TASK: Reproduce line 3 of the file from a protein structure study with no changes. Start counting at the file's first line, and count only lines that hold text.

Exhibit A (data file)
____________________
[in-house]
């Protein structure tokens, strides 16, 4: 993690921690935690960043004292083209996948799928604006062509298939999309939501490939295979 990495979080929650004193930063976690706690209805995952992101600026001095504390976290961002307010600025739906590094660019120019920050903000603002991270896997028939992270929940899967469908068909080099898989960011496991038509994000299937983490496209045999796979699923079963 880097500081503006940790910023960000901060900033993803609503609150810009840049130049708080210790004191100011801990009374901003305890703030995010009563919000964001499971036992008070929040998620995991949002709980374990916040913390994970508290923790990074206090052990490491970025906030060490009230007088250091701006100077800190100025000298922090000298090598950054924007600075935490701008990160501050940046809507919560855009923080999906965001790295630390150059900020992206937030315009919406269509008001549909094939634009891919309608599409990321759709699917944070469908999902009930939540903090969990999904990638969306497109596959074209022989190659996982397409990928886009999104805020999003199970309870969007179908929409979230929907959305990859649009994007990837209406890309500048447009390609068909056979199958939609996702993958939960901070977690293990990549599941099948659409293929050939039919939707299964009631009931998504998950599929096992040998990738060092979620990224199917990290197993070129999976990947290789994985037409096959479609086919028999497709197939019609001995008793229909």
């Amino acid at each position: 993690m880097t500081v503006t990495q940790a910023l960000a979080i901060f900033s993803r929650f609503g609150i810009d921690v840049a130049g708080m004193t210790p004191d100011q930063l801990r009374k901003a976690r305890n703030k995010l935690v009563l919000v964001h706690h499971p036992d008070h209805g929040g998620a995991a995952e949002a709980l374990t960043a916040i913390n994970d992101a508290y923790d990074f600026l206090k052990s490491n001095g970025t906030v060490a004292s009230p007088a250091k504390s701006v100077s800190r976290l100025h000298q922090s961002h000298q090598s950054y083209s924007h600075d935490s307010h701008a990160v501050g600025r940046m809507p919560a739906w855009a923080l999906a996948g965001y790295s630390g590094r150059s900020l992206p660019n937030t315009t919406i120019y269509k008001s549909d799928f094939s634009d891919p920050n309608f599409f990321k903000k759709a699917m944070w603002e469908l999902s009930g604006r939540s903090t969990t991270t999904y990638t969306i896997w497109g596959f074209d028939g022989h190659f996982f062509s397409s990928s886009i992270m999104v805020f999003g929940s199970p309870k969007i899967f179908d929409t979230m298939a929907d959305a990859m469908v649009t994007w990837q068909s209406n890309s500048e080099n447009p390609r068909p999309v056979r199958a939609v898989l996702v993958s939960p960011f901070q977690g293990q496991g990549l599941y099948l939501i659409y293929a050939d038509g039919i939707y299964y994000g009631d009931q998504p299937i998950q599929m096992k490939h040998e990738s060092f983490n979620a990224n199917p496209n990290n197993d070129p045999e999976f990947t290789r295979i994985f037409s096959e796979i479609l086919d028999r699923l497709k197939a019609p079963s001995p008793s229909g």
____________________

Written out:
């Amino acid at each position: 993690m880097t500081v503006t990495q940790a910023l960000a979080i901060f900033s993803r929650f609503g609150i810009d921690v840049a130049g708080m004193t210790p004191d100011q930063l801990r009374k901003a976690r305890n703030k995010l935690v009563l919000v964001h706690h499971p036992d008070h209805g929040g998620a995991a995952e949002a709980l374990t960043a916040i913390n994970d992101a508290y923790d990074f600026l206090k052990s490491n001095g970025t906030v060490a004292s009230p007088a250091k504390s701006v100077s800190r976290l100025h000298q922090s961002h000298q090598s950054y083209s924007h600075d935490s307010h701008a990160v501050g600025r940046m809507p919560a739906w855009a923080l999906a996948g965001y790295s630390g590094r150059s900020l992206p660019n937030t315009t919406i120019y269509k008001s549909d799928f094939s634009d891919p920050n309608f599409f990321k903000k759709a699917m944070w603002e469908l999902s009930g604006r939540s903090t969990t991270t999904y990638t969306i896997w497109g596959f074209d028939g022989h190659f996982f062509s397409s990928s886009i992270m999104v805020f999003g929940s199970p309870k969007i899967f179908d929409t979230m298939a929907d959305a990859m469908v649009t994007w990837q068909s209406n890309s500048e080099n447009p390609r068909p999309v056979r199958a939609v898989l996702v993958s939960p960011f901070q977690g293990q496991g990549l599941y099948l939501i659409y293929a050939d038509g039919i939707y299964y994000g009631d009931q998504p299937i998950q599929m096992k490939h040998e990738s060092f983490n979620a990224n199917p496209n990290n197993d070129p045999e999976f990947t290789r295979i994985f037409s096959e796979i479609l086919d028999r699923l497709k197939a019609p079963s001995p008793s229909g």